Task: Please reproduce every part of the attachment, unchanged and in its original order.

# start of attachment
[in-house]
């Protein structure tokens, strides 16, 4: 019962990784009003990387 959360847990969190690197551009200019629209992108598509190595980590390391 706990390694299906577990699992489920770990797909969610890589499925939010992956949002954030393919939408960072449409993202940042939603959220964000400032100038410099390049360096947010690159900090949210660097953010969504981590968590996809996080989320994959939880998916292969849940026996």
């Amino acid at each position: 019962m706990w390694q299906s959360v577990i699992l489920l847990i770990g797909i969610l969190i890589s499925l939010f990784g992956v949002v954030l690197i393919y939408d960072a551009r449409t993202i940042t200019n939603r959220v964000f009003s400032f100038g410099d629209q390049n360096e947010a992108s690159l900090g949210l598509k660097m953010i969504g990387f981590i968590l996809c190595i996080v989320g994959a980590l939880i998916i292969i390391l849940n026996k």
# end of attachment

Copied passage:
[in-house]
């Protein structure tokens, strides 16, 4: 019962990784009003990387 959360847990969190690197551009200019629209992108598509190595980590390391 706990390694299906577990699992489920770990797909969610890589499925939010992956949002954030393919939408960072449409993202940042939603959220964000400032100038410099390049360096947010690159900090949210660097953010969504981590968590996809996080989320994959939880998916292969849940026996």
């Amino acid at each position: 019962m706990w390694q299906s959360v577990i699992l489920l847990i770990g797909i969610l969190i890589s499925l939010f990784g992956v949002v954030l690197i393919y939408d960072a551009r449409t993202i940042t200019n939603r959220v964000f009003s400032f100038g410099d629209q390049n360096e947010a992108s690159l900090g949210l598509k660097m953010i969504g990387f981590i968590l996809c190595i996080v989320g994959a980590l939880i998916i292969i390391l849940n026996k």